WASHINGTON (AP) - A federal judge on Monday sided with an anti-abortion group that challenged a key birth control provision of the Obama administration's health care overhaul.

WASHINGTON (AP) A federal judge on Monday sided with an anti-abortion group that challenged a key birth control provision of the Obama administration's health care overhaul.

March for Life sued the Obama administration last year over a requirement that health insurers cover the cost of contraceptive services.

The organization said the requirement violated its strongly held position against abortion. The group holds an annual march in Washington.

Religious organizations are exempt from the requirement. But in a ruling Monday, U.S. District Judge Richard Leon said groups did not need to voice religious objections to challenge the requirement.

Alliance Defending Freedom, whose lawyers represented March for Life, said Leon's decision was the first to side with an organization that opposed the contraceptive mandate on moral rather than religious grounds.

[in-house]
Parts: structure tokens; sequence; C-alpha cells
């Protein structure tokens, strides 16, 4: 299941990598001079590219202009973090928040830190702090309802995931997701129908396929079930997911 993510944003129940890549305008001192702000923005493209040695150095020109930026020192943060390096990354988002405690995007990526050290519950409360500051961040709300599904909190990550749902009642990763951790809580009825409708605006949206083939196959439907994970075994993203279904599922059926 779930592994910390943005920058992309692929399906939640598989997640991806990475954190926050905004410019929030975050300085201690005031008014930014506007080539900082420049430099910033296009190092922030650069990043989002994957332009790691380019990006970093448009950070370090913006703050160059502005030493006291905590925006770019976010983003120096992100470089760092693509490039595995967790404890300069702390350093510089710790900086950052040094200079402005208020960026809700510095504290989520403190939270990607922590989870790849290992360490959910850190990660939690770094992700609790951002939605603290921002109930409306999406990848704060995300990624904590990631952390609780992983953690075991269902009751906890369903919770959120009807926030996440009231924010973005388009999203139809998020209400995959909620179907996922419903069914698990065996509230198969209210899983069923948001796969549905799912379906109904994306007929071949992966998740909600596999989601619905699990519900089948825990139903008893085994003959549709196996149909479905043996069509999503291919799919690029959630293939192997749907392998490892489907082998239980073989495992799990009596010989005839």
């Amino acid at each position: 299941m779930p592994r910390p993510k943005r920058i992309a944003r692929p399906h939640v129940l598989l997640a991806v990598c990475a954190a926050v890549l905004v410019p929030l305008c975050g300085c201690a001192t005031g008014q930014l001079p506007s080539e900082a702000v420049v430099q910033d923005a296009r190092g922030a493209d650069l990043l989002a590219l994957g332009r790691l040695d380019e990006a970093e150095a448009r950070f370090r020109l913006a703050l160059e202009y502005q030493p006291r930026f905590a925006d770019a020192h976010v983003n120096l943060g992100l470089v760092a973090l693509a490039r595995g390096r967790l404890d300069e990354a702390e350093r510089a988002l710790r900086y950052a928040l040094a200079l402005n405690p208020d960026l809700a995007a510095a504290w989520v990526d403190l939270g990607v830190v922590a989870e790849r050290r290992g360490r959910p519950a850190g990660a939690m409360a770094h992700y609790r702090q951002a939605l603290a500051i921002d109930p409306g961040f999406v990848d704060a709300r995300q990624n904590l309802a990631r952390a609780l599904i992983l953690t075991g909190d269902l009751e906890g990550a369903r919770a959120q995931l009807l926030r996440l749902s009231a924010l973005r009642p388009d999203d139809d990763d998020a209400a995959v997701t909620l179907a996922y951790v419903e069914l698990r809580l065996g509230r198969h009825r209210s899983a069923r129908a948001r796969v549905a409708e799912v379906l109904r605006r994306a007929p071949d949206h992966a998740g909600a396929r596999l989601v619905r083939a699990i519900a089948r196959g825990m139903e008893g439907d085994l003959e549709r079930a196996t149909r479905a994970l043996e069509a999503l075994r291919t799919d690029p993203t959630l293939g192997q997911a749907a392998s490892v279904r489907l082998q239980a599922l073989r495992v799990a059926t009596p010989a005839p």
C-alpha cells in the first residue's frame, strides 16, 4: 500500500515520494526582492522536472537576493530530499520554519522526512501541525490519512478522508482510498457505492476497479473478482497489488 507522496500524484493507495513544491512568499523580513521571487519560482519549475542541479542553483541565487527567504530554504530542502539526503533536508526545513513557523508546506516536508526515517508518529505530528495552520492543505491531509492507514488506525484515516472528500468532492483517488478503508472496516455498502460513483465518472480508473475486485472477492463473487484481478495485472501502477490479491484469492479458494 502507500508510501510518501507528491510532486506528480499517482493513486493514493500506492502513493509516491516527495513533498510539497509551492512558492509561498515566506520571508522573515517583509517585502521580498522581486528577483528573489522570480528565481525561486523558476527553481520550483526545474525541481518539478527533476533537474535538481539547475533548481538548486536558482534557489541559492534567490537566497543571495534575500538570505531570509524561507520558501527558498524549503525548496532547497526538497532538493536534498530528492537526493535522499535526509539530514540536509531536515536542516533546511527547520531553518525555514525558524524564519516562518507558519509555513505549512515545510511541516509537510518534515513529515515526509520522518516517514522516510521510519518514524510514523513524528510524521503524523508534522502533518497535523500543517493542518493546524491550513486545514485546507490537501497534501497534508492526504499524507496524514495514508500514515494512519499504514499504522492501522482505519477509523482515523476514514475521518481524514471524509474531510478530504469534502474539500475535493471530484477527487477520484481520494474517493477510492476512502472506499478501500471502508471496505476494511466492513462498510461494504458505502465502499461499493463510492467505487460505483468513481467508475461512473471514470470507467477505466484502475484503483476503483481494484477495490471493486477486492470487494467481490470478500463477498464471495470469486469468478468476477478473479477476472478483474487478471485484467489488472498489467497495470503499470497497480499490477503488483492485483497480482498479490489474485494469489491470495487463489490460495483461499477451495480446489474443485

Lawsuits over the so-called contraceptive mandate are part of the lengthy political and legal battle over the health care law that President Barack Obama signed in 2010.

There have been about 100 lawsuits from businesses and religiously affiliated colleges, hospitals and other not-for-profit organizations challenging the law's requirement that contraceptives for women be included among a range of cost-free, preventive benefits.

Churches, synagogues and other religious institutions are exempt from this requirement. Other religiously affiliated groups also do not have to comply, but have to tell the government they object. That requirement is at the heart of lawsuits over the contraceptive mandate. Federal appeals courts have so far ruled that informing the government of a religious objection does not interfere with the groups' religious rights. Several appeals already are pending at the Supreme Court.

In 2014, the Supreme Court ruled in favor of family-controlled businesses with a religious objection to paying for some or all of the approved contraceptives. Their employees could still receive the birth control, but through an arrangement with the businesses' insurers or third-party insurance administrators. The government covers the cost of the contraceptives in those circumstances.

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Associated Press writer Mark Sherman contributed to this report.